Updated on: 24/02/2017
In 1937, George Orwell’s famous book The Road to Wigan Pier told middle class England the uncomfortable truth about how people in the north of the country lived.
He travelled from London to Coventry, Birmingham, Stourbridge, Wolverhampton, Penkridge, Stafford, Stoke on Trent, Macclesfield, Manchester, Wigan, Liverpool, Sheffield, Barnsley and Leeds, living in lodgings and hostels and attempting to live on working men’s wages, to shine a light on poverty and poor living conditions that negatively impacted the lives of so many.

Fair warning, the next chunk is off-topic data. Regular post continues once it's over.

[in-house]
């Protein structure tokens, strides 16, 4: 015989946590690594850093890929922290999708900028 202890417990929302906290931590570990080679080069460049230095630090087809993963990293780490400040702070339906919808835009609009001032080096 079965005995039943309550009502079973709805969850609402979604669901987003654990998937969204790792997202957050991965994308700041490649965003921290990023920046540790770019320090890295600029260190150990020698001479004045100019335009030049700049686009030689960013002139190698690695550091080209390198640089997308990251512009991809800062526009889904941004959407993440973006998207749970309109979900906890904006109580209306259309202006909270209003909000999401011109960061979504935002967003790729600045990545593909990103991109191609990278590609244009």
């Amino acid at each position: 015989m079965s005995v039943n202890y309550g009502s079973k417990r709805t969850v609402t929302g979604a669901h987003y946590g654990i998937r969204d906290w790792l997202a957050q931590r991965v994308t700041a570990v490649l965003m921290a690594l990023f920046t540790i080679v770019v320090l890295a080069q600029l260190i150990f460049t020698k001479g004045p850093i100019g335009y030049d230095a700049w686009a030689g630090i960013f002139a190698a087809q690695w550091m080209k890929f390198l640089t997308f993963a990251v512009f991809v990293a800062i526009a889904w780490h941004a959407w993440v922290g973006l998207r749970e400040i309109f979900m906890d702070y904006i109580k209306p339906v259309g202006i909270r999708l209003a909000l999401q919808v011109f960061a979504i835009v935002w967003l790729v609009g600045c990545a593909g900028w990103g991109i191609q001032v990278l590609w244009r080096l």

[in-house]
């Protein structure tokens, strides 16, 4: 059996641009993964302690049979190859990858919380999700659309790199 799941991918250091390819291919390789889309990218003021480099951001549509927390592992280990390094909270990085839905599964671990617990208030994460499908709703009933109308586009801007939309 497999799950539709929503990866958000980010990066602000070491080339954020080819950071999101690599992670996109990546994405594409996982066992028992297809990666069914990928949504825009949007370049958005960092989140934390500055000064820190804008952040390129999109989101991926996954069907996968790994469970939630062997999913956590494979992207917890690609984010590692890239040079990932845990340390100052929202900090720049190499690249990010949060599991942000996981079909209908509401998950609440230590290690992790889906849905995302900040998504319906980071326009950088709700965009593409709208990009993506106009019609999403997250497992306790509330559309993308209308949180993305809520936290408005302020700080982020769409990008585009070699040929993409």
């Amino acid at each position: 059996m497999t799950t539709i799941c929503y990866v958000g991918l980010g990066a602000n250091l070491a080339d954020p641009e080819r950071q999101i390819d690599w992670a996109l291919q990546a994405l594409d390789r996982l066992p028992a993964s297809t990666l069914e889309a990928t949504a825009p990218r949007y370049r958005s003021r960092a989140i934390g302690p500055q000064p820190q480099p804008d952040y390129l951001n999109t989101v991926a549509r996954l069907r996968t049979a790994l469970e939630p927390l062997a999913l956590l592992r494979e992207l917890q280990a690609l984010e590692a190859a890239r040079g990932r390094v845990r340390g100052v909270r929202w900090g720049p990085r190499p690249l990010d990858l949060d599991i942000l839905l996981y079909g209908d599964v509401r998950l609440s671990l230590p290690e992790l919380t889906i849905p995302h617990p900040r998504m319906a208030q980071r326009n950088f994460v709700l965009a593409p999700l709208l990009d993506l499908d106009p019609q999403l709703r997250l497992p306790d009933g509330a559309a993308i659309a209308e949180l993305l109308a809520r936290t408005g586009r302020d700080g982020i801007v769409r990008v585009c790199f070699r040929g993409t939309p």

To mark the 80th anniversary of that journey, The Wigan Pier Project is recreating the journey using 21st century technology to map what life is like in ‘Austerity England’.
In this article, Jo Davis, a first-year criminology student at Newman University, shares her experiences of becoming a mature student and her concerns about the cuts being made to adult education and wider services.
Widening access to university for students from all social and economic backgrounds with the ability to succeed is central to our ethos at Newman.
Visit our fees and finance page to find out more about support available, or our part-time study page to find out more about flexible study options for students with existing work and/or caring commitments.